The violent, sociopathic and amazingly long life of John “Sonny” Franzese, a former Colombo crime family underboss who once ran bookmaking, loansharking and extortion rackets in New York and Long Island, ended at a hospital on Monday, February 24. The cause of death was not disclosed.
Franzese, who was 103 years old, represented a virtual time machine in Mob history. He reigned at the height of the Mafia’s power and influence in 1950s New York, a “made” man at 33, enjoying the spoils of criminal wealth, hobnobbing in Manhattan nightspots with Mob-intrigued celebrities such as Frank Sinatra and Sammy Davis Jr. and Italian-American pro boxers of the day Jake LaMotta and Rocky Graziano.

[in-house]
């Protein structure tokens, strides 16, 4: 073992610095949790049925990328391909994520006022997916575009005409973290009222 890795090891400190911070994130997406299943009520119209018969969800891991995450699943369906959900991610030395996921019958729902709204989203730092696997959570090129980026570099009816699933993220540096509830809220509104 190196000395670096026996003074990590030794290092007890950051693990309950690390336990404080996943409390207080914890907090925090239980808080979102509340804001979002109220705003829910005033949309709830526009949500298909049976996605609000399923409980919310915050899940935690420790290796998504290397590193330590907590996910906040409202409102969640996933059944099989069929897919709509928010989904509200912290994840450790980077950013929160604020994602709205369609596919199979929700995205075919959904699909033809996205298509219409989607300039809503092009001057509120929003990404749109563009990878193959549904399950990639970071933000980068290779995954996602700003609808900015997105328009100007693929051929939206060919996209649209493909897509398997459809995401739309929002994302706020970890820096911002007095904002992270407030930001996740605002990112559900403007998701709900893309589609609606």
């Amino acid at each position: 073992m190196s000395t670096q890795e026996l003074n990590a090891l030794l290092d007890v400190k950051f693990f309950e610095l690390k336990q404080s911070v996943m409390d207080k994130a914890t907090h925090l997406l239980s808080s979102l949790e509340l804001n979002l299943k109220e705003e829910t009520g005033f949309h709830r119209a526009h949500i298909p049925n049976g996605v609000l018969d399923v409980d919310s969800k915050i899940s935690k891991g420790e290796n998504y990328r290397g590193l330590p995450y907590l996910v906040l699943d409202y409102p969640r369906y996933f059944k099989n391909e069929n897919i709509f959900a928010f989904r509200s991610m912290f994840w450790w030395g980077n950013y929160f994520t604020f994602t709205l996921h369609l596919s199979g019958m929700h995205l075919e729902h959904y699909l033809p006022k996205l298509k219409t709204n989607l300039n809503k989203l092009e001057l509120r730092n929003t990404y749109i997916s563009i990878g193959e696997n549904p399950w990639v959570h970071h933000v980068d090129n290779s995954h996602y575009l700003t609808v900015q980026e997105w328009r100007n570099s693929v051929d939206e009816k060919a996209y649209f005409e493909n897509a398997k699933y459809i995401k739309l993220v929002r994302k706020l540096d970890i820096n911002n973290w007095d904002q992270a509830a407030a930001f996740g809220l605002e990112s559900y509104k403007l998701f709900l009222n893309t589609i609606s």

With few interruptions in the 1950s, Franzese took part in forceful extortions of businesses, loansharking, bookmaking and brutal gangland murders, from 40 to 50 killings by his own estimation. Working out of Roslyn, Long Island, he served as a lieutenant to Brooklyn gang chief Joseph Magliocco, who had succeeded the late Profaci family boss Joe Profaci in 1962.
By the mid-1960s, his harsh loansharking and bookmaking operations had invaded the New York suburbs in Suffolk County, including his driving out the husband and wife owners of an ice cream parlor to insert a gambling operation. However, amid nationwide crackdowns on organized crime, federal and New York law enforcement were catching up to him.
In late 1964, his crooked life began to crumble when the New York state’s Investigation Commission ordered him and his fellow loansharks to testify about criminal threats and extortion in Suffolk. Franzese pleaded the Fifth Amendment 18 times to avoid questions about his work for Magliocco, which got Sonny and his photo published in the New York Daily News.